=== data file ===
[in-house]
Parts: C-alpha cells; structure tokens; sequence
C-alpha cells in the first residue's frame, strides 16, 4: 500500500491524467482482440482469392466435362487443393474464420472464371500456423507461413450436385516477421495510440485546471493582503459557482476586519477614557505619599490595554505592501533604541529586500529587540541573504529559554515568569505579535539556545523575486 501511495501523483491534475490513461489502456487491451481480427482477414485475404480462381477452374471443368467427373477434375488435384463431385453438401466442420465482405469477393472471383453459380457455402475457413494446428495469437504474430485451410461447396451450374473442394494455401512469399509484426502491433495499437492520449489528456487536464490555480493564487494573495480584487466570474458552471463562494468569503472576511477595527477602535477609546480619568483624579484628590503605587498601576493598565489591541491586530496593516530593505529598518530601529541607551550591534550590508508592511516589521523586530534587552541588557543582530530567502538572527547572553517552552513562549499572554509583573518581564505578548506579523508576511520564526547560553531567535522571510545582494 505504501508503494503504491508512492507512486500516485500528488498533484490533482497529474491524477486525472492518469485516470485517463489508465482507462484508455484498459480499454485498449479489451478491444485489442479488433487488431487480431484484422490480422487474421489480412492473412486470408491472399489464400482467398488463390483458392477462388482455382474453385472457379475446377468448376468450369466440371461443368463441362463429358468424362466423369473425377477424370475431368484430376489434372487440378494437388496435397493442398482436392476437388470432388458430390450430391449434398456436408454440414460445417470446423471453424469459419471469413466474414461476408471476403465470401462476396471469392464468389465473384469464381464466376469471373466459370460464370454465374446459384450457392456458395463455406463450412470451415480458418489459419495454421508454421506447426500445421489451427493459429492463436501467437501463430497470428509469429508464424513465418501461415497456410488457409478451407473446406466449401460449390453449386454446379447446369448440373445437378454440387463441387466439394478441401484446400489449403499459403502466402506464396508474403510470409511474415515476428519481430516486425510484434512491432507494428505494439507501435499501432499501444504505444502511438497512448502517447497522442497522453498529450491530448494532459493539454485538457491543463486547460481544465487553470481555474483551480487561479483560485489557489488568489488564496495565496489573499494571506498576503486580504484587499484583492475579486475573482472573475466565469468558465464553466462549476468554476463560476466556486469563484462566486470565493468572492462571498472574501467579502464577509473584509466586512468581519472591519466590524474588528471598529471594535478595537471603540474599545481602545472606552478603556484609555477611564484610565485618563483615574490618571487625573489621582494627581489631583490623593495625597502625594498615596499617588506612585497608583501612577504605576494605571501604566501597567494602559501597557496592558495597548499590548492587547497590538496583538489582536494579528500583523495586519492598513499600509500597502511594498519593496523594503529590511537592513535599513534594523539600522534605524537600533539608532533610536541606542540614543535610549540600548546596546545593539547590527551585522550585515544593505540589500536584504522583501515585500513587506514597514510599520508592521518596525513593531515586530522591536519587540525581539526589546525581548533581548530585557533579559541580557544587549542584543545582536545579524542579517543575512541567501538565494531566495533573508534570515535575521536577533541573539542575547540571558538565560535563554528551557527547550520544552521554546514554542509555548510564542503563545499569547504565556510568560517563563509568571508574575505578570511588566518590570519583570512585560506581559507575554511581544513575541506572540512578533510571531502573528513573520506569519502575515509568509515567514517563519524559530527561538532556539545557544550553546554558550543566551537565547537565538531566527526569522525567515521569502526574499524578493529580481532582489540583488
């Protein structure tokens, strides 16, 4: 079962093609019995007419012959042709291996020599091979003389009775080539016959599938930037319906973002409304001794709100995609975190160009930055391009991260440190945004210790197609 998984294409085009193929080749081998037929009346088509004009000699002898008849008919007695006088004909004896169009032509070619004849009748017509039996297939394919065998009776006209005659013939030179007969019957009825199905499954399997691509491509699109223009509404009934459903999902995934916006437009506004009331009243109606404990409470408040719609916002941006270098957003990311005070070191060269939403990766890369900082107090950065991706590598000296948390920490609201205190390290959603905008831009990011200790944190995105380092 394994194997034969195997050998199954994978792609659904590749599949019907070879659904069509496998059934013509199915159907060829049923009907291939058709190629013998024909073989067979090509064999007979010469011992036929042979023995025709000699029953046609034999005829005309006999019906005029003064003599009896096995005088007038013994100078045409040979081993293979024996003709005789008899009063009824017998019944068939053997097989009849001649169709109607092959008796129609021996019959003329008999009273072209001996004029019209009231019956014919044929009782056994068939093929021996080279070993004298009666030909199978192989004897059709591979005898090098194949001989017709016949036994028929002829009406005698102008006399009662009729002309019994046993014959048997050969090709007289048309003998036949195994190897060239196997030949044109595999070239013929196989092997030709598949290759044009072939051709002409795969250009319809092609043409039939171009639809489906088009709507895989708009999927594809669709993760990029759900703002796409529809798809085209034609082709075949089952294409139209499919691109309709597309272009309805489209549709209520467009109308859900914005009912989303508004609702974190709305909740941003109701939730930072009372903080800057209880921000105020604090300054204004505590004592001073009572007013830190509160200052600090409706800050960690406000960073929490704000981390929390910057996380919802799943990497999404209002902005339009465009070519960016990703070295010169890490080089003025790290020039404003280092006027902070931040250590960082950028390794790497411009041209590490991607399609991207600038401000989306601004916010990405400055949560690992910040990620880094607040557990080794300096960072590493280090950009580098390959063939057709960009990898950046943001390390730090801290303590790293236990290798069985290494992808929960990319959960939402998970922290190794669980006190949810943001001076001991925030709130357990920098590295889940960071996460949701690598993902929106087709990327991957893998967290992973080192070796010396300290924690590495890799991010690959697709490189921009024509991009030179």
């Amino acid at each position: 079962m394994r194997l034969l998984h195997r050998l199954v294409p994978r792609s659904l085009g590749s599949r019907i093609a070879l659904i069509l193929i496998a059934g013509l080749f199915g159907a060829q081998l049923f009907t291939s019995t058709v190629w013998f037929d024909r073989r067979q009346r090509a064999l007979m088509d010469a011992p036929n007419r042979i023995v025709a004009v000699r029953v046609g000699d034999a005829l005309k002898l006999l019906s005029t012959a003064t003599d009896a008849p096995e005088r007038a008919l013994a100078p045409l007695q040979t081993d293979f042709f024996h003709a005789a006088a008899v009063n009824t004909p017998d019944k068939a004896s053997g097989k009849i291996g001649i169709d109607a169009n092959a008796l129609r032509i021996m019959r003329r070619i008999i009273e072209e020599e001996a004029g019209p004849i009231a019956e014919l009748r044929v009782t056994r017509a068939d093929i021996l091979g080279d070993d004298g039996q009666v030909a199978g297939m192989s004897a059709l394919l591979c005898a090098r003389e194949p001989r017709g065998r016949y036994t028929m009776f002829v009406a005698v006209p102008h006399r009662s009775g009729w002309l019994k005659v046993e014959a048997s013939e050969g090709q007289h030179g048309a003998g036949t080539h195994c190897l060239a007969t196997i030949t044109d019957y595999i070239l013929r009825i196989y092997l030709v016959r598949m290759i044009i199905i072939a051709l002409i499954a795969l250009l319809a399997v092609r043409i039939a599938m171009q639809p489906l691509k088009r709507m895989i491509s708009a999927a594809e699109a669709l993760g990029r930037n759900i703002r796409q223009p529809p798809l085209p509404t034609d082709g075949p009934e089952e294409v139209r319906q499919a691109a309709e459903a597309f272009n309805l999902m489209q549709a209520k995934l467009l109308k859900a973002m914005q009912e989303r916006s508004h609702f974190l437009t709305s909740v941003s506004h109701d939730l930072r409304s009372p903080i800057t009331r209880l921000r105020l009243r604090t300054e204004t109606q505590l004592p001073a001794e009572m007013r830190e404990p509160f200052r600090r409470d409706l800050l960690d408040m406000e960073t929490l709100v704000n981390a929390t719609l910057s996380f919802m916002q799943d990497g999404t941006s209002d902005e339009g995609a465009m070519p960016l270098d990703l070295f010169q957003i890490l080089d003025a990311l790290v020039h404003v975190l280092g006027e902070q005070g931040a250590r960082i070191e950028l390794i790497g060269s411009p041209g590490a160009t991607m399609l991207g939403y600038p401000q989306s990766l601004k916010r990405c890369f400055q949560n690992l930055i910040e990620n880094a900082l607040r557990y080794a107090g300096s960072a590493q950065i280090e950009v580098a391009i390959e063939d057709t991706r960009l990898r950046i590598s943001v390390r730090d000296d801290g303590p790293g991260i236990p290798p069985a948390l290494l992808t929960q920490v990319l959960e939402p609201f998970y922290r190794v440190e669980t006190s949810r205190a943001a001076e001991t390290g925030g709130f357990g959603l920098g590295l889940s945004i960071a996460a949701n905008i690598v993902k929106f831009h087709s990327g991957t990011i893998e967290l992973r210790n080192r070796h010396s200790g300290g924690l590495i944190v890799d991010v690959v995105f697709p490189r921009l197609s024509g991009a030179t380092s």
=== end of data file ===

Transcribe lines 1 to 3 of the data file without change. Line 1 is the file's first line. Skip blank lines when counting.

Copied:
[in-house]
Parts: C-alpha cells; structure tokens; sequence
C-alpha cells in the first residue's frame, strides 16, 4: 500500500491524467482482440482469392466435362487443393474464420472464371500456423507461413450436385516477421495510440485546471493582503459557482476586519477614557505619599490595554505592501533604541529586500529587540541573504529559554515568569505579535539556545523575486 501511495501523483491534475490513461489502456487491451481480427482477414485475404480462381477452374471443368467427373477434375488435384463431385453438401466442420465482405469477393472471383453459380457455402475457413494446428495469437504474430485451410461447396451450374473442394494455401512469399509484426502491433495499437492520449489528456487536464490555480493564487494573495480584487466570474458552471463562494468569503472576511477595527477602535477609546480619568483624579484628590503605587498601576493598565489591541491586530496593516530593505529598518530601529541607551550591534550590508508592511516589521523586530534587552541588557543582530530567502538572527547572553517552552513562549499572554509583573518581564505578548506579523508576511520564526547560553531567535522571510545582494 505504501508503494503504491508512492507512486500516485500528488498533484490533482497529474491524477486525472492518469485516470485517463489508465482507462484508455484498459480499454485498449479489451478491444485489442479488433487488431487480431484484422490480422487474421489480412492473412486470408491472399489464400482467398488463390483458392477462388482455382474453385472457379475446377468448376468450369466440371461443368463441362463429358468424362466423369473425377477424370475431368484430376489434372487440378494437388496435397493442398482436392476437388470432388458430390450430391449434398456436408454440414460445417470446423471453424469459419471469413466474414461476408471476403465470401462476396471469392464468389465473384469464381464466376469471373466459370460464370454465374446459384450457392456458395463455406463450412470451415480458418489459419495454421508454421506447426500445421489451427493459429492463436501467437501463430497470428509469429508464424513465418501461415497456410488457409478451407473446406466449401460449390453449386454446379447446369448440373445437378454440387463441387466439394478441401484446400489449403499459403502466402506464396508474403510470409511474415515476428519481430516486425510484434512491432507494428505494439507501435499501432499501444504505444502511438497512448502517447497522442497522453498529450491530448494532459493539454485538457491543463486547460481544465487553470481555474483551480487561479483560485489557489488568489488564496495565496489573499494571506498576503486580504484587499484583492475579486475573482472573475466565469468558465464553466462549476468554476463560476466556486469563484462566486470565493468572492462571498472574501467579502464577509473584509466586512468581519472591519466590524474588528471598529471594535478595537471603540474599545481602545472606552478603556484609555477611564484610565485618563483615574490618571487625573489621582494627581489631583490623593495625597502625594498615596499617588506612585497608583501612577504605576494605571501604566501597567494602559501597557496592558495597548499590548492587547497590538496583538489582536494579528500583523495586519492598513499600509500597502511594498519593496523594503529590511537592513535599513534594523539600522534605524537600533539608532533610536541606542540614543535610549540600548546596546545593539547590527551585522550585515544593505540589500536584504522583501515585500513587506514597514510599520508592521518596525513593531515586530522591536519587540525581539526589546525581548533581548530585557533579559541580557544587549542584543545582536545579524542579517543575512541567501538565494531566495533573508534570515535575521536577533541573539542575547540571558538565560535563554528551557527547550520544552521554546514554542509555548510564542503563545499569547504565556510568560517563563509568571508574575505578570511588566518590570519583570512585560506581559507575554511581544513575541506572540512578533510571531502573528513573520506569519502575515509568509515567514517563519524559530527561538532556539545557544550553546554558550543566551537565547537565538531566527526569522525567515521569502526574499524578493529580481532582489540583488